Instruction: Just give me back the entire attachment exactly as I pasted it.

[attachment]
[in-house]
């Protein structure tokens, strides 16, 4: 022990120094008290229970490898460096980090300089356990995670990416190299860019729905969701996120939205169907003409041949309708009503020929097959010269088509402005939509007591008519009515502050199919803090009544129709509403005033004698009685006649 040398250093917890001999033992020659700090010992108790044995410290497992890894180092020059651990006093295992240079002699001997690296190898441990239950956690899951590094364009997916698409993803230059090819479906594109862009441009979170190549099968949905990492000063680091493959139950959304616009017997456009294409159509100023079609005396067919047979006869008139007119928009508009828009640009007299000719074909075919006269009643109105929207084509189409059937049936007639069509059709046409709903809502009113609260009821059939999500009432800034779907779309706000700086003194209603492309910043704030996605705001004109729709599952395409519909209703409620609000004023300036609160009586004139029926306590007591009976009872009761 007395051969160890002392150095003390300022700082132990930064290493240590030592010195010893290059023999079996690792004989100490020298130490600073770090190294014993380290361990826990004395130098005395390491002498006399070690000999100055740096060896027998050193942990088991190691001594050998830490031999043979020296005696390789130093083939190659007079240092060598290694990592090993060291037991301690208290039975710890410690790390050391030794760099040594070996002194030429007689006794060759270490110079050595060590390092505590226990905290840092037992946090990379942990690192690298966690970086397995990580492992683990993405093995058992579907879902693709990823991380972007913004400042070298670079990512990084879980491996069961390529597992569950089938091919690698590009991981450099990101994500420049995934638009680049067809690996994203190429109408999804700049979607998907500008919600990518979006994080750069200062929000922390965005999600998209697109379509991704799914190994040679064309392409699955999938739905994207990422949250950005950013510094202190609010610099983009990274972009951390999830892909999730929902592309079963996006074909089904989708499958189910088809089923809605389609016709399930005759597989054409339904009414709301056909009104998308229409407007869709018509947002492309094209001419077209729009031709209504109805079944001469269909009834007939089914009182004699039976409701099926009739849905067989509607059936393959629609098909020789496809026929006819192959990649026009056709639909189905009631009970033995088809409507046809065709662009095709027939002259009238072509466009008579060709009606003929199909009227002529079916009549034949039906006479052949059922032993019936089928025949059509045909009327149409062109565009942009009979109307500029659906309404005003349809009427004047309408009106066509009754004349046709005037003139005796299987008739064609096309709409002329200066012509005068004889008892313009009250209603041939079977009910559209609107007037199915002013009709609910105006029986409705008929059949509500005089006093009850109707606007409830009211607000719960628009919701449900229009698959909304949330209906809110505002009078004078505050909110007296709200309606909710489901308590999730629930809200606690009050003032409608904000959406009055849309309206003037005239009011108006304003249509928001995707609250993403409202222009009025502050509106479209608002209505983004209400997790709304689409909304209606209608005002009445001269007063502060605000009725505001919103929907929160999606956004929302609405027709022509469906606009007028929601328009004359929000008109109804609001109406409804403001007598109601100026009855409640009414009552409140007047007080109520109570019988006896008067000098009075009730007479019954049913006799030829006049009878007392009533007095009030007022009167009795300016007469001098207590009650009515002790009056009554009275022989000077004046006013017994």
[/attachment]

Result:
[in-house]
């Protein structure tokens, strides 16, 4: 022990120094008290229970490898460096980090300089356990995670990416190299860019729905969701996120939205169907003409041949309708009503020929097959010269088509402005939509007591008519009515502050199919803090009544129709509403005033004698009685006649 040398250093917890001999033992020659700090010992108790044995410290497992890894180092020059651990006093295992240079002699001997690296190898441990239950956690899951590094364009997916698409993803230059090819479906594109862009441009979170190549099968949905990492000063680091493959139950959304616009017997456009294409159509100023079609005396067919047979006869008139007119928009508009828009640009007299000719074909075919006269009643109105929207084509189409059937049936007639069509059709046409709903809502009113609260009821059939999500009432800034779907779309706000700086003194209603492309910043704030996605705001004109729709599952395409519909209703409620609000004023300036609160009586004139029926306590007591009976009872009761 007395051969160890002392150095003390300022700082132990930064290493240590030592010195010893290059023999079996690792004989100490020298130490600073770090190294014993380290361990826990004395130098005395390491002498006399070690000999100055740096060896027998050193942990088991190691001594050998830490031999043979020296005696390789130093083939190659007079240092060598290694990592090993060291037991301690208290039975710890410690790390050391030794760099040594070996002194030429007689006794060759270490110079050595060590390092505590226990905290840092037992946090990379942990690192690298966690970086397995990580492992683990993405093995058992579907879902693709990823991380972007913004400042070298670079990512990084879980491996069961390529597992569950089938091919690698590009991981450099990101994500420049995934638009680049067809690996994203190429109408999804700049979607998907500008919600990518979006994080750069200062929000922390965005999600998209697109379509991704799914190994040679064309392409699955999938739905994207990422949250950005950013510094202190609010610099983009990274972009951390999830892909999730929902592309079963996006074909089904989708499958189910088809089923809605389609016709399930005759597989054409339904009414709301056909009104998308229409407007869709018509947002492309094209001419077209729009031709209504109805079944001469269909009834007939089914009182004699039976409701099926009739849905067989509607059936393959629609098909020789496809026929006819192959990649026009056709639909189905009631009970033995088809409507046809065709662009095709027939002259009238072509466009008579060709009606003929199909009227002529079916009549034949039906006479052949059922032993019936089928025949059509045909009327149409062109565009942009009979109307500029659906309404005003349809009427004047309408009106066509009754004349046709005037003139005796299987008739064609096309709409002329200066012509005068004889008892313009009250209603041939079977009910559209609107007037199915002013009709609910105006029986409705008929059949509500005089006093009850109707606007409830009211607000719960628009919701449900229009698959909304949330209906809110505002009078004078505050909110007296709200309606909710489901308590999730629930809200606690009050003032409608904000959406009055849309309206003037005239009011108006304003249509928001995707609250993403409202222009009025502050509106479209608002209505983004209400997790709304689409909304209606209608005002009445001269007063502060605000009725505001919103929907929160999606956004929302609405027709022509469906606009007028929601328009004359929000008109109804609001109406409804403001007598109601100026009855409640009414009552409140007047007080109520109570019988006896008067000098009075009730007479019954049913006799030829006049009878007392009533007095009030007022009167009795300016007469001098207590009650009515002790009056009554009275022989000077004046006013017994």